Members of the U.S. House of Representatives introduced a Taiwan Travel Act on Thursday that seeks to lift restrictions and allow all high-level officials of Taiwan, including its president, to visit the United States.
The bill, introduced by representatives Steve Chabot, Brad Sherman and Ted Poe, states that "it should be the policy of the United States to encourage visits between the United States and Taiwan at all levels."
"Over the past decades, United States-Taiwan relations have suffered from a lack of communication due to the self-imposed restrictions that the United States maintains on high-level visits with Taiwan," according to the text of the bill.
The proposal advocates a policy of allowing all high-level officials of Taiwan to enter the United States or U.S. embassies and consulates under conditions that demonstrate respect for such leaders.
The U.S. should also allow high-level Taiwanese and U.S. officials to meet in executive departments in the U.S., including the Department of State and Department of Defense, according to the bill.
It should also allow Taiwan's representative offices to conduct official business activities, including those involving U.S. lawmakers and government representatives without obstruction from the U.S. government or any foreign power, according to the bill.
In a statement, Peter Chen (???), president of the Washington D.C.-based Formosan Association for Public Affairs, called the introduction and timing of the act "significant."
"With the new administration in place in Taiwan the time is now for the U.S. to enable Taiwan's president (among others) to come to Washington D.C. without restrictions," said Chen, whose organization is active in promoting Taiwan's independence.
"Why do we let the unelected leaders of China come to D.C. and give them the red carpet treatment at the White House with a 21-gun salute, while we shun the democratically elected leaders of long-time ally Taiwan?" he asked.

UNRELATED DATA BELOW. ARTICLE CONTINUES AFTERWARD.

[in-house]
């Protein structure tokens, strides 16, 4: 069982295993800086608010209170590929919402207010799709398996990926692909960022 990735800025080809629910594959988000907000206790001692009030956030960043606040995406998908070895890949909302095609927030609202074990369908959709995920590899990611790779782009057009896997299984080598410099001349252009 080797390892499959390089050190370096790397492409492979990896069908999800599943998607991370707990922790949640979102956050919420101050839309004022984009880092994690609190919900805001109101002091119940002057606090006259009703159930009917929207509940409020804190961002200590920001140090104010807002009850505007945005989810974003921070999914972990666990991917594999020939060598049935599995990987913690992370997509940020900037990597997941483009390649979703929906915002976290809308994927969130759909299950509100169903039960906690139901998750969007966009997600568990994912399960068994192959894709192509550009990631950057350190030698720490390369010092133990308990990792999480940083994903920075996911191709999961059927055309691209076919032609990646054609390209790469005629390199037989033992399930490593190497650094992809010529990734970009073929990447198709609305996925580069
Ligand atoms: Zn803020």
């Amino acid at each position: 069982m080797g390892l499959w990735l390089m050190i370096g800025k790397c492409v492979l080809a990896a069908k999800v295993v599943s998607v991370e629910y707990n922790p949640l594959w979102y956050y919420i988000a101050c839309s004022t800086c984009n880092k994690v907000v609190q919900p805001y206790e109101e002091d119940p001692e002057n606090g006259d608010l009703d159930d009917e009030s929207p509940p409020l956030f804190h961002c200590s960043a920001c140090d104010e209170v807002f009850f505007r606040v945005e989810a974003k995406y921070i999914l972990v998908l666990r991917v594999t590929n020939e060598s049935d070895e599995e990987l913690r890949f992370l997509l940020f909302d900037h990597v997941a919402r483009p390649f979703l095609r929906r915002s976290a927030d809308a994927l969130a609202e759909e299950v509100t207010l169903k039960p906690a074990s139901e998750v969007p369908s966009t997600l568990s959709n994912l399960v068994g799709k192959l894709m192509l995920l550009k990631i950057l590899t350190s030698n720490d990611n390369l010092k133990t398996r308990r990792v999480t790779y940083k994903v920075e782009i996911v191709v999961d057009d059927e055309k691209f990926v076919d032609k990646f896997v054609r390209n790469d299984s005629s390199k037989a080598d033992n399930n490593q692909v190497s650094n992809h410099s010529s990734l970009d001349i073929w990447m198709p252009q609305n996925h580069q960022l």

Beijing considers Taiwan to be part of its territory and opposes any behavior that could suggest Taiwan is a sovereign country, including visits by senior officials to countries with which Taiwan does not have formal diplomatic relations.
Presidents of Taiwan have made unofficial "transit" stops in the U.S. on their way to allied countries in Central and South America, but even those have steered clear of Washington D.C.
The most recent visit by a senior Taiwanese official to Washington was that by Economic Affairs Minister John Deng in February 2015, the first such trip by an official in his position in 11 years. Trips by other Cabinet-level ministers are also extremely rare.
The bill has to be passed by both the Senate and the House, and signed by the U.S. president before it becomes law. The president can veto the bill.
In response to the bill, Taiwan's Ministry of Foreign Affairs said it was grateful and welcomed the bill proposed by the congressmen, adding that the two countries have close ties and good communications and will continue to deepen their relations.
Source: Focus Taiwan News Channel